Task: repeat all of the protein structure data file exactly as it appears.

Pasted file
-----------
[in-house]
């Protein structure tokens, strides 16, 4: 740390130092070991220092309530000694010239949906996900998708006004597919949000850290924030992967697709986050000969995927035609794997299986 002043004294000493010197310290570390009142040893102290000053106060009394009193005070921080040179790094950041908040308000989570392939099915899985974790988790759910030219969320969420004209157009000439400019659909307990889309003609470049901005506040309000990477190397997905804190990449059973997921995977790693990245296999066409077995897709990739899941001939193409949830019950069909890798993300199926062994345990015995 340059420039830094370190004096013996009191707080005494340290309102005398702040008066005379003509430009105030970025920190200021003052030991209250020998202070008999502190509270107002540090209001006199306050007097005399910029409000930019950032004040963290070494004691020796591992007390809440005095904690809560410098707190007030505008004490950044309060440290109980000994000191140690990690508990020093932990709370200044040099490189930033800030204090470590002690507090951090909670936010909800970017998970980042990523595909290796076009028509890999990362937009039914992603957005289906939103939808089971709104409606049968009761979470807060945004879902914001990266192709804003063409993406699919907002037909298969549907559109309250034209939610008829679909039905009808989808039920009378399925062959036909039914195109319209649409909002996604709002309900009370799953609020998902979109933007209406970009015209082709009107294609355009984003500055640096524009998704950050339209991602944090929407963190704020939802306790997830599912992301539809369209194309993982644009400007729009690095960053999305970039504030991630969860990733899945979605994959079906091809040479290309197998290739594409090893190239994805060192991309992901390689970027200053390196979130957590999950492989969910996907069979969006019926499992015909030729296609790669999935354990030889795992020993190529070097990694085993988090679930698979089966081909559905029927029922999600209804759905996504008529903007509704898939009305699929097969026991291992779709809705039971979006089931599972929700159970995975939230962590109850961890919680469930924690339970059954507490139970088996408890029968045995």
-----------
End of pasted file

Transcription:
[in-house]
């Protein structure tokens, strides 16, 4: 740390130092070991220092309530000694010239949906996900998708006004597919949000850290924030992967697709986050000969995927035609794997299986 002043004294000493010197310290570390009142040893102290000053106060009394009193005070921080040179790094950041908040308000989570392939099915899985974790988790759910030219969320969420004209157009000439400019659909307990889309003609470049901005506040309000990477190397997905804190990449059973997921995977790693990245296999066409077995897709990739899941001939193409949830019950069909890798993300199926062994345990015995 340059420039830094370190004096013996009191707080005494340290309102005398702040008066005379003509430009105030970025920190200021003052030991209250020998202070008999502190509270107002540090209001006199306050007097005399910029409000930019950032004040963290070494004691020796591992007390809440005095904690809560410098707190007030505008004490950044309060440290109980000994000191140690990690508990020093932990709370200044040099490189930033800030204090470590002690507090951090909670936010909800970017998970980042990523595909290796076009028509890999990362937009039914992603957005289906939103939808089971709104409606049968009761979470807060945004879902914001990266192709804003063409993406699919907002037909298969549907559109309250034209939610008829679909039905009808989808039920009378399925062959036909039914195109319209649409909002996604709002309900009370799953609020998902979109933007209406970009015209082709009107294609355009984003500055640096524009998704950050339209991602944090929407963190704020939802306790997830599912992301539809369209194309993982644009400007729009690095960053999305970039504030991630969860990733899945979605994959079906091809040479290309197998290739594409090893190239994805060192991309992901390689970027200053390196979130957590999950492989969910996907069979969006019926499992015909030729296609790669999935354990030889795992020993190529070097990694085993988090679930698979089966081909559905029927029922999600209804759905996504008529903007509704898939009305699929097969026991291992779709809705039971979006089931599972929700159970995975939230962590109850961890919680469930924690339970059954507490139970088996408890029968045995």